1. The last of my field stats

2. A field site on Nature Conservancy property (Heart Mountain) and visit from one of my committee members

3. Noise - why measure that?

4. A reflection on my Ph.D. field work (has it REALLY been three years already!).

5. Now what? (Hint: Pipettors, centrifuges, and thermocyclers.. OH MY!)

Thanks for staying with me!

Thursday, May 8, 2014

Field stats: Week 2

During our second stint out we were in the field for 7 days (April 18th - April 24th). This time we helped out with some aerial surveys for sage-grouse that were being conducted in the Powder River Basin.

Collected various types of data at 12  sites in both the Powder River Basin and Bighorn Basin
Went to 11 sites for presence absence surveys of which 9 had birds
collected 92 samples at 8 sites (42 feather and 50 fecal samples)
collected ambient sound at 4 sites

Collecting feathers at a lek near oil and gas development

Here is a list of the wildlife we saw:
Greater Sage-Grouse (shocking.. I know)
Long-billed Curlew
American Avocet
Northern Shoveler
Canada Geese
Horned Lark
Western Meadow Lark
Short-eared Owl
American Robin
Yellow-rumped Warbler
Great Blue Heron
Red-tailed Hawk
Bald Eagle
American Crow
Red-winged Blackbird
Yellow-headed Blackbird
Golden Eagle
Cedar Waxwings (large group)
Common Grackle
Northern Flicker
Sandhill Cranes 
Black-billed Magpies
Cedar Waxwings
Strutting Greater Sage-Grouse

Mule Deer
White-tailed Deer
Cottontail Rabbit sp.
Yellow-bellied Marmot

Other cool stuff

Chorus frogs
Grasshoppers are out!
Indian Paintbrush
Flowers are starting to bloom!
Chorus Frog. This is a photo of a frog in 2011 in the Medicine 
Bow National Forest. I am unsure if this is a boreal or western 
chorus frog.

This picture of Indian Paintbrush was taken during my first 
field season (April 2012) on a morning with a dusting of snow

Tuesday, April 22, 2014

Conservation at its best!

So this is going to be a quick one! This morning was exciting because I got to go out and do an aerial survey for sage-grouse!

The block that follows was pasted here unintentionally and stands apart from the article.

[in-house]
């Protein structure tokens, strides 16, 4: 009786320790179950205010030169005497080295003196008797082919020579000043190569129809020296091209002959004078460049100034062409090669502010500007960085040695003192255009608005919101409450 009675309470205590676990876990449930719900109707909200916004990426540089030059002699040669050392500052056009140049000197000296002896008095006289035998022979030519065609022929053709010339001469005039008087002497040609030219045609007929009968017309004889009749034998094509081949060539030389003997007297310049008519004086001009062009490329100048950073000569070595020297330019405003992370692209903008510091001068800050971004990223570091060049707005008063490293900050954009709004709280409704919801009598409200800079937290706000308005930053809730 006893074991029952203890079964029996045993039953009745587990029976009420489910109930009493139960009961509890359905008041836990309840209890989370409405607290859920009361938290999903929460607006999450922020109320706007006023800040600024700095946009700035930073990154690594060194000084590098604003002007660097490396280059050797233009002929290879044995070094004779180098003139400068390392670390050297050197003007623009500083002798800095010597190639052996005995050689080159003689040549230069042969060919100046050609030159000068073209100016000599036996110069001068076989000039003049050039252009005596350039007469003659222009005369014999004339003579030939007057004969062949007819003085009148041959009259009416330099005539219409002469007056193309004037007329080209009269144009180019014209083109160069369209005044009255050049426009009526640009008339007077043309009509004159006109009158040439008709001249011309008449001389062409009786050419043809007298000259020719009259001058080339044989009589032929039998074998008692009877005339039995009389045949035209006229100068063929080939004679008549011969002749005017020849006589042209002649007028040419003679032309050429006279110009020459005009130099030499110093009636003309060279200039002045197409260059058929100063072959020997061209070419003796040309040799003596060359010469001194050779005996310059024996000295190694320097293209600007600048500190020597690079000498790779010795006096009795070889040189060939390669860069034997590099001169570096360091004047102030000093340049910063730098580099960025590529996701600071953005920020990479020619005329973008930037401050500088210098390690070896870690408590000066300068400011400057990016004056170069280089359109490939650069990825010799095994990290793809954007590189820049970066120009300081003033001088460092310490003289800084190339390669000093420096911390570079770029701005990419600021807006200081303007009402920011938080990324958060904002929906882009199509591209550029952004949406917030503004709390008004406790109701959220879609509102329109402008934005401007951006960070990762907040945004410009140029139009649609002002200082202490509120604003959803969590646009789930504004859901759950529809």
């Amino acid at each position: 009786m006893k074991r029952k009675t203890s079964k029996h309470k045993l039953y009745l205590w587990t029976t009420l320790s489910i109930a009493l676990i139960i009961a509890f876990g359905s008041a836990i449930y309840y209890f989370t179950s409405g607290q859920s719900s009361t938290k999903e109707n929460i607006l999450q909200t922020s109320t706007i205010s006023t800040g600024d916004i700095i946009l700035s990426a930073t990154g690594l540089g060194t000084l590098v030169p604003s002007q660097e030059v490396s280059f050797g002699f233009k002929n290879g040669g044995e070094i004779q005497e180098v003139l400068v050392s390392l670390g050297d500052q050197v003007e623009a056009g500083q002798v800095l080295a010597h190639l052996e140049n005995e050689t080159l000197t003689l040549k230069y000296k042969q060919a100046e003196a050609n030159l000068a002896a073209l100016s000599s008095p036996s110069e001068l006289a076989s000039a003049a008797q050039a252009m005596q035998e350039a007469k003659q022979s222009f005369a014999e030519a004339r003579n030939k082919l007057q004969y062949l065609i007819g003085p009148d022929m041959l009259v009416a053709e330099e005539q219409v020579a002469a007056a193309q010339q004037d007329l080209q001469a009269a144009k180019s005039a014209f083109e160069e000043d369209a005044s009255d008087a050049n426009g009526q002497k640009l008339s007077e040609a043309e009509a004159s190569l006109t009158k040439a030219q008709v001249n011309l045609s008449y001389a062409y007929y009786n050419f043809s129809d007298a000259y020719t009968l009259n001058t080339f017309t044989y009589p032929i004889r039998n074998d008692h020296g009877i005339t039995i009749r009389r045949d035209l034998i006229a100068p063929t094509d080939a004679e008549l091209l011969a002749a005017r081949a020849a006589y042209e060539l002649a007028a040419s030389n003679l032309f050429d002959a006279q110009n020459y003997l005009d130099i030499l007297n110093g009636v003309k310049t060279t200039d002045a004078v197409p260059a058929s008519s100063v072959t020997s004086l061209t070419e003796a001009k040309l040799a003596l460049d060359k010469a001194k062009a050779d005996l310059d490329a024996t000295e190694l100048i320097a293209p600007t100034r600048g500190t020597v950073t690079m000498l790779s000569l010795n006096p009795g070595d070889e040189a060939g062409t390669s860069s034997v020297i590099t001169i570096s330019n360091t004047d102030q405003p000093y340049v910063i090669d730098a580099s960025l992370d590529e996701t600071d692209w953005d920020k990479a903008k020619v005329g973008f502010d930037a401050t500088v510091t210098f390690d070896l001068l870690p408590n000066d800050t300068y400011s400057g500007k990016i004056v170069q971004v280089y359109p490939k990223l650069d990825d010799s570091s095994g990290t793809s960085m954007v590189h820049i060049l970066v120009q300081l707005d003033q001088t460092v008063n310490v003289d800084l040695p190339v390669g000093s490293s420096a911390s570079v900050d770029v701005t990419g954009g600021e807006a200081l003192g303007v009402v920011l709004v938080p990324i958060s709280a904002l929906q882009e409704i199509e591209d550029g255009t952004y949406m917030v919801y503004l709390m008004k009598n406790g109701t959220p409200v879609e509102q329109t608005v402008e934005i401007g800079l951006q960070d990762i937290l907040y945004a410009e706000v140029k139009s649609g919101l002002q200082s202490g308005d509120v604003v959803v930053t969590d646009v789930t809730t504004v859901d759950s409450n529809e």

Conservation at its best is when agencies, scientists, industry, and the public work together to manage a species. I think sage-grouse is a good example of an effort that spans several states with Wyoming leading the way. In the Powder River Basin environmental consulting firms, Wyoming Game and Fish, BLM, energy and extraction companies, and landowners are working together on an issue that can be very difficult. How do we manage a population and still develop? And there is no easy answer. But the only way this can be accomplished is if we work together. In the Powder River there is a lot of development and these groups have worked hard together to do lek surveys; both in the air and on the ground. In other words, they coordinate who is going where every year so that leks are not getting counted by multiple different people/groups (not an easy task!) Aerial surveys are used to see if a lek is active, find new leks, and just to survey hard to get to areas or areas with no ground access.

On the flight I tagged along with this morning we didn't see any birds but it was still really cool to see how we survey for sage-grouse from a plane! 

Pretty view

Coal mine

Field Stats

So just so you can get an idea of what I am doing.

Kevin collecting fecal samples at a lek.

We went out for 8 days (left Thursday and came back Thursday, April 3rd - April 10th)
Collected various types of data at 17 sites in both the Powder River Basin and Bighorn Basin
Went to 13 sites for presence absence surveys of which 9 had birds
collected 252 samples at 12 sites
collected ambient sound at 5 sites
Greater Sage-Grouse foot prints

Same foot prints with Kevin's hand for scale.

And saw lots of wildlife!
Greater Sage-Grouse
Green-winged Teal (maybe)
Rock Wren (Kevin saw this!)
American Kestrel
Bald Eagle
Golden Eagle (several juveniles)
Red-Tailed Hawk
Northern Harrier
Prairie Falcon
Western Meadowlark
Horned Lark
Western Meadowlark (I'm working on my camera skills..)

Mule Deer
Coyotes (only heard)
Cottontail Rabbits
Action shot of pronghorn running next to our vehicle
Happy camping!!

Sunday, April 13, 2014

The Greater Sage-Grouse are out!!

This is my third year and I still get exited every time I see male sage-grouse strutting on a lek (or breeding site). The males congregate early in the morning at locations that tend to be more open (less shrubs/sagebrush) than the surrounding area.

From far away it can be hard to tell if an area looks like a lek unless there are birds on it.
Photo credit: Beth Fitzpatrick, 2014.

Often roads are used as leks. Photo credit: Katie Zarn, 2012

 And they do a little dance on a small territory that they have claimed and will fight for that spot.
Photo Credit: Sage Grouse Initiative